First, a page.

- Bukowski RM, Tangen CM, Peterson RF, Taylor SA, Rinehart JJ, Eyre HJ, Rivkin SE, Fleming TR, Macdonald JS: Phase II trial of dimethyltriazenoimidazole carboxamide in patients with metastatic carcinoid. A Southwest Oncology Group study. Cancer. 1994, 73 (5): 1505-1508. 10.1002/1097-0142(19940301)73:5<1505::AID-CNCR2820730530>3.0.CO;2-V.View ArticlePubMed
- Ansell SM, Pitot HC, Burch PA, Kvols LK, Mahoney MR, Rubin J: A Phase II study of high-dose paclitaxel in patients with advanced neuroendocrine tumors. Cancer. 2001, 91 (8): 1543-1548. 10.1002/1097-0142(20010415)91:8<1543::AID-CNCR1163>3.0.CO;2-N.View ArticlePubMed
- Sun W, Lipsitz S, Catalano P, Mailliard JA, Haller DG: Phase II/III study of doxorubicin with fluorouracil compared with streptozocin with fluorouracil or dacarbazine in the treatment of advanced carcinoid tumors: Eastern Cooperative Oncology Group Study E1281. J Clin Oncol. 2005, 23 (22): 4897-4904. 10.1200/JCO.2005.03.616.View ArticlePubMed
- Moertel CG, Hanley JA, Johnson LA: Streptozocin alone compared with streptozocin plus fluorouracil in the treatment of advanced islet-cell carcinoma. N Engl J Med. 1980, 303 (21): 1189-1194. 10.1056/NEJM198011203032101.View ArticlePubMed
- Moertel CG, Lefkopoulo M, Lipsitz S, Hahn RG, Klaassen D: Streptozocin-doxorubicin, streptozocin-fluorouracil or chlorozotocin in the treatment of advanced islet-cell carcinoma. N Engl J Med. 1992, 326 (8): 519-523. 10.1056/NEJM199202203260804.View ArticlePubMed
- Strosberg JR, Fine RL, Choi J, Nasir A, Coppola D, Chen DT, Helm J, Kvols L: First-line chemotherapy with capecitabine and temozolomide in patients with metastatic pancreatic endocrine carcinomas. Cancer. 2011, 117 (2): 268-275. 10.1002/cncr.25425.PubMed CentralView ArticlePubMed
- Moertel CG, Kvols LK, O’Connell MJ, Rubin J: Treatment of neuroendocrine carcinomas with combined etoposide and cisplatin. Evidence of major therapeutic activity in the anaplastic variants of these neoplasms. Cancer. 1991, 68 (2): 227-232. 10.1002/1097-0142(19910715)68:2<227::AID-CNCR2820680202>3.0.CO;2-I.View ArticlePubMed
- Hainsworth JD, Spigel DR, Litchy S, Greco FA: Phase II trial of paclitaxel, carboplatin, and etoposide in advanced poorly differentiated neuroendocrine carcinoma: a Minnie Pearl Cancer Research Network Study. J Clin Oncol. 2006, 24 (22): 3548-3554. 10.1200/JCO.2005.05.0575.View ArticlePubMed
- Fjallskog ML, Granberg DP, Welin SL, Eriksson C, Oberg KE, Janson ET, Eriksson BK: Treatment with cisplatin and etoposide in patients with neuroendocrine tumors. Cancer. 2001, 92 (5): 1101-1107. 10.1002/1097-0142(20010901)92:5<1101::AID-CNCR1426>3.0.CO;2-V.View ArticlePubMed
- Mitry E, Baudin E, Ducreux M, Sabourin JC, Rufie P, Aparicio T, Lasser P, Elias D, Duvillard P, Schlumberger M: Treatment of poorly differentiated neuroendocrine tumours with etoposide and cisplatin. Br J Cancer. 1999, 81 (8): 1351-1355. 10.1038/sj.bjc.6690325.PubMed CentralView ArticlePubMed
- Kouvaraki MA, Ajani JA, Hoff P, Wolff R, Evans DB, Lozano R, Yao JC: Fluorouracil, doxorubicin, and streptozocin in the treatment of patients with locally advanced and metastatic pancreatic endocrine carcinomas. J Clin Oncol. 2004, 22 (23): 4762-4771. 10.1200/JCO.2004.04.024.View ArticlePubMed
- Yao JC, Phan AT, Chang DZ, Wolff RA, Hess K, Gupta S, Jacobs C, Mares JE, Landgraf AN, Rashid A: Efficacy of RAD001 (everolimus) and octreotide LAR in advanced low- to intermediate-grade neuroendocrine tumors: results of a phase II study. J Clin Oncol. 2008, 26 (26): 4311-4318. 10.1200/JCO.2008.16.7858.PubMed CentralView ArticlePubMed
- Kulke MH, Lenz HJ, Meropol NJ, Posey J, Ryan DP, Picus J, Bergsland E, Stuart K, Tye L, Huang X: Activity of sunitinib in patients with advanced neuroendocrine tumors. J Clin Oncol. 2008, 26 (20): 3403-3410. 10.1200/JCO.2007.15.9020.View ArticlePubMed
- Rinke A, Muller HH, Schade-Brittinger C, Klose KJ, Barth P, Wied M, Mayer C, Aminossadati B, Pape UF, Blaker M: Placebo-controlled, double-blind, prospective, randomized study on the effect of octreotide LAR in the control of tumor growth in patients with metastatic neuroendocrine midgut tumors: a report from the PROMID Study Group. J Clin Oncol. 2009, 27 (28): 4656-4663. 10.1200/JCO.2009.22.8510.View ArticlePubMed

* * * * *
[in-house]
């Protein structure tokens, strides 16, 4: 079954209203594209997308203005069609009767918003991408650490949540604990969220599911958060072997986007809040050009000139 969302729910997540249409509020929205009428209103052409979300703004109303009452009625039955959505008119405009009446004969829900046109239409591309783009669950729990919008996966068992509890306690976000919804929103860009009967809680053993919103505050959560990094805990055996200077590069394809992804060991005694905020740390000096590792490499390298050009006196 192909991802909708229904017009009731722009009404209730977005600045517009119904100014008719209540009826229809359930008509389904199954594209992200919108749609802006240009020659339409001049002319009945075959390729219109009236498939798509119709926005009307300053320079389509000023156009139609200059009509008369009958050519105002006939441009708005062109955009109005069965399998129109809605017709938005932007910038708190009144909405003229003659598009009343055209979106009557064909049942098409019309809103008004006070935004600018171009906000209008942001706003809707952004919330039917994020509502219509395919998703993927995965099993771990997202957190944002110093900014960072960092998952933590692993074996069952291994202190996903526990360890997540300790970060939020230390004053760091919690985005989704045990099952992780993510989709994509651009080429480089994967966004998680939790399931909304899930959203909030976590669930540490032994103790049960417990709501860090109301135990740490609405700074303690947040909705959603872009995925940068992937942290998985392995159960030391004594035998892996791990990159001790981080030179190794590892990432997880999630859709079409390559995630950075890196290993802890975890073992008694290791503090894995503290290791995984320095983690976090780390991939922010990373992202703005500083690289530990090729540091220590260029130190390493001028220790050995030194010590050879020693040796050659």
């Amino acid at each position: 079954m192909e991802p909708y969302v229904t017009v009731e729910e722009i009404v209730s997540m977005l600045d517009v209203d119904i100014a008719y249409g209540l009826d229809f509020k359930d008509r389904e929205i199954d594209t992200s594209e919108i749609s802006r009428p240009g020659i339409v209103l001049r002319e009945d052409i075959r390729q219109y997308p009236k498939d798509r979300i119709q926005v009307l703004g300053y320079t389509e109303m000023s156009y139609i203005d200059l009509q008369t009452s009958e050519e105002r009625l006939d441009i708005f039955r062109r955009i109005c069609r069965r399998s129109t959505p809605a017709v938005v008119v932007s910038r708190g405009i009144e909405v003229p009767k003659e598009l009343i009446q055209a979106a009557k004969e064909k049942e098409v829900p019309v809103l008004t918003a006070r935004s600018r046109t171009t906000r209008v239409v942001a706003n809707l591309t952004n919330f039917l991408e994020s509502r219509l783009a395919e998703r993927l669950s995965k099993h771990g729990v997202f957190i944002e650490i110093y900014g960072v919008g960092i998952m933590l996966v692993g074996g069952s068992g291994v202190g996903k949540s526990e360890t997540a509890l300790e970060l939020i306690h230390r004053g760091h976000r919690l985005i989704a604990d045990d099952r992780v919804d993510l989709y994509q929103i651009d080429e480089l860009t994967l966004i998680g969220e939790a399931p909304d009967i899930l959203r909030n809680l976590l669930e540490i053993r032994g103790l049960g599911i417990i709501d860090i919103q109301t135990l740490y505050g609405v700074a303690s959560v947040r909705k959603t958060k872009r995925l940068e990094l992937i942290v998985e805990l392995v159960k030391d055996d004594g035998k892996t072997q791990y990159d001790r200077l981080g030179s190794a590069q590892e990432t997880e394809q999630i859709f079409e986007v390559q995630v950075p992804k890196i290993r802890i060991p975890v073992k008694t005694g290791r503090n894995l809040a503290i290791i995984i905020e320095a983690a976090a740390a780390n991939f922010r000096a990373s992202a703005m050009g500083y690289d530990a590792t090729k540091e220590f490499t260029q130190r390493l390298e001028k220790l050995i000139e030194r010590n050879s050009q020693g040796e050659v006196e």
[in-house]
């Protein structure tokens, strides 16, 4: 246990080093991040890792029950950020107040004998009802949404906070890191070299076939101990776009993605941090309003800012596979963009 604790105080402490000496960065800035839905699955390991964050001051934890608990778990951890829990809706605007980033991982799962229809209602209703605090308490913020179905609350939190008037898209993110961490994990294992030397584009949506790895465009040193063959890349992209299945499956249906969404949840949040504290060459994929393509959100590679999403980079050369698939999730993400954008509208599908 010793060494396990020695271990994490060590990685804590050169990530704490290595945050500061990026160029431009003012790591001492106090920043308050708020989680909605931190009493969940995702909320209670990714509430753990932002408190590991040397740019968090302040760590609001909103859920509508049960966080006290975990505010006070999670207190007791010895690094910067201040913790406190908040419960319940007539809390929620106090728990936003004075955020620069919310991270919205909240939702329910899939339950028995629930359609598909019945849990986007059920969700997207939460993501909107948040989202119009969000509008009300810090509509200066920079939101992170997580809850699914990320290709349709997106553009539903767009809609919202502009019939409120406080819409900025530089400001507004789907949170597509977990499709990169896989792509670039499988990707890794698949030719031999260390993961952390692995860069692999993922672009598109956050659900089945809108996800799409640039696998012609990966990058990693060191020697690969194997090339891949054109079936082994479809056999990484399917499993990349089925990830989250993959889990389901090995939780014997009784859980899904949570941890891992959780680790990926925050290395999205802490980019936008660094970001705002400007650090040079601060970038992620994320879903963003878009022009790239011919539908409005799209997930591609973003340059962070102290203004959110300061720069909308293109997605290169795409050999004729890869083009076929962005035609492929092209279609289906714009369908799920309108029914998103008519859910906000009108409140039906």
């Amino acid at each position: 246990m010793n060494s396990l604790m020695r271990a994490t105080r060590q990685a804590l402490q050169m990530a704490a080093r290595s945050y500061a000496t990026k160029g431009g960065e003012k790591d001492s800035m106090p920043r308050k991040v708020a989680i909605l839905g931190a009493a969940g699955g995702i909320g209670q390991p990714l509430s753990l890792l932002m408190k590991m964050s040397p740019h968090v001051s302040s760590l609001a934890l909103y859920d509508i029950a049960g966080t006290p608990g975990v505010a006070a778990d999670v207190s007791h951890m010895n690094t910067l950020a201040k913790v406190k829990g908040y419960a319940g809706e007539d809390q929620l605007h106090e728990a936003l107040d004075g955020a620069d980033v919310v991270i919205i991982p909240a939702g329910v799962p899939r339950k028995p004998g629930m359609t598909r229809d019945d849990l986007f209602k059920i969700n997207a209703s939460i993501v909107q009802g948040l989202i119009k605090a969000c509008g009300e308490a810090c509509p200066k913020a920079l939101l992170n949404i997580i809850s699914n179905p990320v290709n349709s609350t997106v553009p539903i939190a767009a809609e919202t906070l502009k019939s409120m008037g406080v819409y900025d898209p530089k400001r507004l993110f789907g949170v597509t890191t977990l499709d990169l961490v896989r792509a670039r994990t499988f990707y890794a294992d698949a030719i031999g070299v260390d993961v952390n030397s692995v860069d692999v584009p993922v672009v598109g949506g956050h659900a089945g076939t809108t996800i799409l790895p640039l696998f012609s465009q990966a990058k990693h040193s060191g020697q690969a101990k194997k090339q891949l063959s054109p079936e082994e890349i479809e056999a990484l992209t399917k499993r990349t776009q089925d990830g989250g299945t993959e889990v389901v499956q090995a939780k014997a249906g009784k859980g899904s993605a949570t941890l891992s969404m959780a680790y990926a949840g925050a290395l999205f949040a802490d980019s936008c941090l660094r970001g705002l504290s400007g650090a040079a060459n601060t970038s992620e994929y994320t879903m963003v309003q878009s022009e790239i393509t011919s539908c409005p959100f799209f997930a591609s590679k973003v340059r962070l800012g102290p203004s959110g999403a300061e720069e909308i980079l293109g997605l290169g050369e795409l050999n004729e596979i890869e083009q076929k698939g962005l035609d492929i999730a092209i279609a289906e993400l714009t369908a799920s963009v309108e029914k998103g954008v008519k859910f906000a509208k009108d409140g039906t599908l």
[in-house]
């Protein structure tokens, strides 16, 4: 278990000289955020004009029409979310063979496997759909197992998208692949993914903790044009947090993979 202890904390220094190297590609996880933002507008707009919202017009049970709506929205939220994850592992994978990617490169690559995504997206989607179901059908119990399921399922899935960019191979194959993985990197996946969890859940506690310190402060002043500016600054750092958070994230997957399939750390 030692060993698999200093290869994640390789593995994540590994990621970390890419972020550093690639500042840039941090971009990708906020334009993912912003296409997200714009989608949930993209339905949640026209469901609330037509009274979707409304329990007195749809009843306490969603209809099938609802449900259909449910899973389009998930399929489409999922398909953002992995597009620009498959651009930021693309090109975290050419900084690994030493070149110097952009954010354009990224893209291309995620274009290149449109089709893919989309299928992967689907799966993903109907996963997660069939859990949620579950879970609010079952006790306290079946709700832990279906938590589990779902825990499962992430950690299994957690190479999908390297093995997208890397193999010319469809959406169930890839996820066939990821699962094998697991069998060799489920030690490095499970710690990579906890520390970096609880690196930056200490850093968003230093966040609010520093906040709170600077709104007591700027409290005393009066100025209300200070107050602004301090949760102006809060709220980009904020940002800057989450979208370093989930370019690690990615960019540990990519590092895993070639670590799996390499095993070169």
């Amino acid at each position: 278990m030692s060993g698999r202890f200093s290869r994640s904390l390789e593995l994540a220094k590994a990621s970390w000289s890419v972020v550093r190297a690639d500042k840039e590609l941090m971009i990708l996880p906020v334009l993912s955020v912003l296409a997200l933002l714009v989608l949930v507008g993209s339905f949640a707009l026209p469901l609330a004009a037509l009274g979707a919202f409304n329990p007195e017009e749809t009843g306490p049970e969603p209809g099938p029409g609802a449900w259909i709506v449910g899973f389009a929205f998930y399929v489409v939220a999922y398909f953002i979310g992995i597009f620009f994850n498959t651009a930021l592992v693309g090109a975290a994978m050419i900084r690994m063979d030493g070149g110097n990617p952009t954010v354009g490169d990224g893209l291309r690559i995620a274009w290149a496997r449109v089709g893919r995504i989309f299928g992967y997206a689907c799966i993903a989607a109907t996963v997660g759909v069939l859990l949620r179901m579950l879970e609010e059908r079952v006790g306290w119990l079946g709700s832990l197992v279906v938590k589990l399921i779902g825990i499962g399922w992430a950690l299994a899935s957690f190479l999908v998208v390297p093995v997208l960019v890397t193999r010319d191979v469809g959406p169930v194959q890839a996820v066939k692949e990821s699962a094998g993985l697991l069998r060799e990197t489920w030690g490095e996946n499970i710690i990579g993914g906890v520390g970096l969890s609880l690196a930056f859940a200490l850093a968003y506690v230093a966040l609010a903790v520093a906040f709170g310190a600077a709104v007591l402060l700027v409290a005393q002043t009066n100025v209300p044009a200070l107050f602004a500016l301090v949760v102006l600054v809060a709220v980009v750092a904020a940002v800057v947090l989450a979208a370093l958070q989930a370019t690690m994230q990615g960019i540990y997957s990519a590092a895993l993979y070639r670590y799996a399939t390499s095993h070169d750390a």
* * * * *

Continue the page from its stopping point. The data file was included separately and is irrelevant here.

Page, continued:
- Yao JC, Lombard-Bohas C, Baudin E, Kvols LK, Rougier P, Ruszniewski P, Hoosen S, St Peter J, Haas T, Lebwohl D: Daily oral everolimus activity in patients with metastatic pancreatic neuroendocrine tumors after failure of cytotoxic chemotherapy: a phase II trial. J Clin Oncol. 2010, 28 (1): 69-76. 10.1200/JCO.2009.24.2669.PubMed CentralView ArticlePubMed
- Yao JC, Shah MH, Ito T, Bohas CL, Wolin EM, Van Cutsem E, Hobday TJ, Okusaka T, Capdevila J, de Vries EG: Everolimus for advanced pancreatic neuroendocrine tumors. N Engl J Med. 2011, 364 (6): 514-523. 10.1056/NEJMoa1009290.PubMed CentralView ArticlePubMed
- Raymond E, Dahan L, Raoul JL, Bang YJ, Borbath I, Lombard-Bohas C, Valle J, Metrakos P, Smith D, Vinik A: Sunitinib malate for the treatment of pancreatic neuroendocrine tumors. N Engl J Med. 2011, 364 (6): 501-513. 10.1056/NEJMoa1003825.View ArticlePubMed
- Oberg K, Kvols L, Caplin M, Delle Fave G, de Herder W, Rindi G, Ruszniewski P, Woltering EA, Wiedenmann B: Consensus report on the use of somatostatin analogs for the management of neuroendocrine tumors of the gastroenteropancreatic system. Ann Oncol. 2004, 15 (6): 966-973. 10.1093/annonc/mdh216.View ArticlePubMed
- Karashima T, Cai RZ, Schally AV: Effects of highly potent octapeptide analogs of somatostatin on growth hormone, insulin and glucagon release. Life Sci. 1987, 41 (8): 1011-1019. 10.1016/0024-3205(87)90690-4.View ArticlePubMed
- Oberg K: Future aspects of somatostatin-receptor-mediated therapy. Neuroendocrinology. 2004, 80 (Suppl 1): 57-61.PubMed
- Faiss S, Rath U, Mansmann U, Caird D, Clemens N, Riecken EO, Wiedenmann B: Ultra-high-dose lanreotide treatment in patients with metastatic neuroendocrine gastroenteropancreatic tumors. Digestion. 1999, 60 (5): 469-476. 10.1159/000007693.View ArticlePubMed
- Welin SV, Janson ET, Sundin A, Stridsberg M, Lavenius E, Granberg D, Skogseid B, Oberg KE, Eriksson BK: High-dose treatment with a long-acting somatostatin analogue in patients with advanced midgut carcinoid tumours. Eur J Endocrinol/European Federation of Endocrine Societies. 2004, 151 (1): 107-112. 10.1530/eje.0.1510107.View Article
- The pre-publication history for this paper can be accessed here:http://www.biomedcentral.com/1472-6823/12/30/prepub
This article is published under license to BioMed Central Ltd. This is an Open Access article distributed under the terms of the Creative Commons Attribution License (http://creativecommons.org/licenses/by/2.0), which permits unrestricted use, distribution, and reproduction in any medium, provided the original work is properly cited.